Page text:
Ferruginous hawk numbers down in E. Washington

Ferruginous hawks, the largest soaring hawk, appear to be continuing to decline in Eastern Washington.

Washington Department of Fish and Wildlife biologists who conducted surveys this spring of known nesting territories counted fewer occupied nests than in 2002-03, the last year an extensive survey was conducted.

Because of budget constraints, biologists this year were unable to repeat the firsthand inspection and aerial surveys of nesting sites that they conducted in 2002-03. Instead, they relied on personal observation of known nesting sites of ferruginous hawks, which are listed as a threatened species in Washington and a federal species of concern.

There were 20 occupied nests in Benton and Franklin counties this year, some of which contained single adults, said Mike Livingston, district wildlife biologist for the Department of Fish and Wildlife.

He did not have a breakdown of the number tallied in the two counties during the last survey. But in 2002-03, about 60 occupied nests were counted out of 115 known sites in all of Eastern Washington, he said.

“We didn’t have the money to do the aerial (surveys) this time so it isn’t completely comparable. But we do believe we are seeing a decline because this is their core range and we’re seeing a reduction in their core occupancy rates here,” Livingston said.

Department of Fish and Wildlife biologists in other parts of Eastern Washington also noted a drop in numbers of ferruginous hawks, which have a wingspan that can reach up to 4 feet.

Jeff Bernatowicz, biologist for Yakima and Klickitat counties, said only one of 13 known nesting sites he inspected was occupied. Landowners did not give his office access to several areas that were surveyed by air in 2003, he said.

On the Hanford Reach National Monument, no ferruginous hawks were counted at the 10 known nesting sites, said Heidi Newsome, biologist with the U.S. Fish and Wildlife Service’s Mid-Columbia National Wildlife Refuge complex.

Newsome said she did see one ferruginous hawk on the monument after doing the survey. “We’ll plan to check again in June,” she said.

Pat Fowler, southeast regional biologist, said he examined 21 of 30 known nesting sites, and only three or four contained hawks. There were up to eight active nests in the southeast corner of the state during the last survey, he said.

“Their traditional territories are definitely declining,” Fowler said.

Loss of shrub-steppe habitat to development and a resulting drop in prey species for ferruginous hawks — including ground squirrels and black-tailed jackrabbits — have contributed to their decline in Eastern Washington, according to a Department of Fish and Wildlife study conducted more than seven years ago.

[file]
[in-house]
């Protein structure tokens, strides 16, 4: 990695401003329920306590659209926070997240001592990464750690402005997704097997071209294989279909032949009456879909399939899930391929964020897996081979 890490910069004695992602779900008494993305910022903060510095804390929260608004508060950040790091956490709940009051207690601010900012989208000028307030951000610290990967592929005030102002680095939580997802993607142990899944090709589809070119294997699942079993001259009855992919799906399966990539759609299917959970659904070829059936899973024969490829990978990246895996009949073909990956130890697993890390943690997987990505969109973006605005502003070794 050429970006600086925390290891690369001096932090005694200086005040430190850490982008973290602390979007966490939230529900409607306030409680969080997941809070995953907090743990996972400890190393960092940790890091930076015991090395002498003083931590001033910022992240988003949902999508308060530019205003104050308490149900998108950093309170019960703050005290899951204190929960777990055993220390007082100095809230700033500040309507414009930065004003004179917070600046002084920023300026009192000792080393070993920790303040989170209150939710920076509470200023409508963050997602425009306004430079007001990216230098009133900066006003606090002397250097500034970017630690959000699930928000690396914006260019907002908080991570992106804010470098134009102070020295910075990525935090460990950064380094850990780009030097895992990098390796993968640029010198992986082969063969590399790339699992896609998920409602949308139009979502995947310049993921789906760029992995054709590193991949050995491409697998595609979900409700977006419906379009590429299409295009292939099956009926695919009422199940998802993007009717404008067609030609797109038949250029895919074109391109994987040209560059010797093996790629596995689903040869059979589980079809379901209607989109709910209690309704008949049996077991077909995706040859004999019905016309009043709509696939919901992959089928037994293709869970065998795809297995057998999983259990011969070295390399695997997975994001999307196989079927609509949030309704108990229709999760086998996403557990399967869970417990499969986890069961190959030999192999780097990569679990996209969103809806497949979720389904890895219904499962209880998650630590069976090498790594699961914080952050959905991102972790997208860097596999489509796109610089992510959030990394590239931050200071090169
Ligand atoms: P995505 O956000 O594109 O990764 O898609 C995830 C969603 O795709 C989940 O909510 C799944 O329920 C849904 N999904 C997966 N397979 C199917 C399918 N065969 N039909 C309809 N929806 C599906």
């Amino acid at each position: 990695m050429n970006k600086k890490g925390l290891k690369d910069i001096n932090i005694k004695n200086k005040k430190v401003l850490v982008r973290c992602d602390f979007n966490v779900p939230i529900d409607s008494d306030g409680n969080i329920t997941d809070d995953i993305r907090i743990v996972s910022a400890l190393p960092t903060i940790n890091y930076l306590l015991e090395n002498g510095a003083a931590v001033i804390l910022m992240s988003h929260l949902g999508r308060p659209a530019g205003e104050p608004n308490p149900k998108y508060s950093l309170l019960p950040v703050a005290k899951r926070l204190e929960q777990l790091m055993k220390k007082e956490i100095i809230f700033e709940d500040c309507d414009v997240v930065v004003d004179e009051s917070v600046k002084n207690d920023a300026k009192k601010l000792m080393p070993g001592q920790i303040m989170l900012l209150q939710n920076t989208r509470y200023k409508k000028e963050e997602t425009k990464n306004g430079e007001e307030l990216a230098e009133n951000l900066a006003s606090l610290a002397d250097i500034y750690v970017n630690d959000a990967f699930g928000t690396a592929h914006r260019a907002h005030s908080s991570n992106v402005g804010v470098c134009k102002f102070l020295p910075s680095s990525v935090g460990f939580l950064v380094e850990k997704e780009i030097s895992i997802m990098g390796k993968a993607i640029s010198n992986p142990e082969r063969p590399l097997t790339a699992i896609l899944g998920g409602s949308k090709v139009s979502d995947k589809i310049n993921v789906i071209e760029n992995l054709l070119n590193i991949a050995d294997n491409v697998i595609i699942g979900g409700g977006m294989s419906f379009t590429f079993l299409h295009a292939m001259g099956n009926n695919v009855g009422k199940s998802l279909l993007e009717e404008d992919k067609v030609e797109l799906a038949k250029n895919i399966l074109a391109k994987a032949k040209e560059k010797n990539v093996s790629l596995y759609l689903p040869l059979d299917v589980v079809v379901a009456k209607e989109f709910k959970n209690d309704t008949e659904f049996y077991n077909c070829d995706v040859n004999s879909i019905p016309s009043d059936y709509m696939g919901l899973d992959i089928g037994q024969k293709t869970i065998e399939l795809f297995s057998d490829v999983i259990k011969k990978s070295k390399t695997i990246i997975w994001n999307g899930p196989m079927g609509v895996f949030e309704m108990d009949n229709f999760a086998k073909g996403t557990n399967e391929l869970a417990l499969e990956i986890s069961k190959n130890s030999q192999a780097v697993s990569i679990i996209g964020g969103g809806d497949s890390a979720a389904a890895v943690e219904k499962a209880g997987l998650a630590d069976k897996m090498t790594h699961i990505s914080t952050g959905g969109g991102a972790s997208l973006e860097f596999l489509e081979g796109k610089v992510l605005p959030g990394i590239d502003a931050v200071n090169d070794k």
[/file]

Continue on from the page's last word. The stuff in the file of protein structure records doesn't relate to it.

Ferruginous hawks are sensitive to disturbance from humans and have been known to abandon nests if human activity becomes too much for them, Livingston said.

The survey found about 25 percent of the 200 known ferruginous nesting territories were occupied in most years in Eastern Washington, and many of those sites had been vacant for years.

“The ecology of this hawk, more than any other Buteo (soaring hawk), is dependent on the native prairie ecosystems that are becoming increasingly rare and fragmented largely due to conversion to agriculture,” the study said.

In Eastern Washington, ferruginous hawks build their nests on rock faces, in isolated trees, in the middle of a small grove of trees or on electrical transmission towers. Their territory ranges from Canada into 17 states, and they migrate.

Ferruginous hawks that nest in Eastern Washington typically fledge their young in June. Then some migrate east of the Rocky Mountains to follow prey, according to a 2003 migration and winter range study of the hawks by the Department of Fish and Wildlife.

That study also found that some wintered in California.

One anecdotal sign of their relative scarcity in Eastern Washington comes from Blue Mountain Wildlife, a Pendleton-based nonprofit raptor rescue and rehabilitation group.

“We hardly ever get a ferruginous hawk,” said Lynn Tompkins, co-director. “We’ve had only a handful in 20 years.”

-- Kevin McCullen: 509-582-1535; kmccullen@tricityherald.com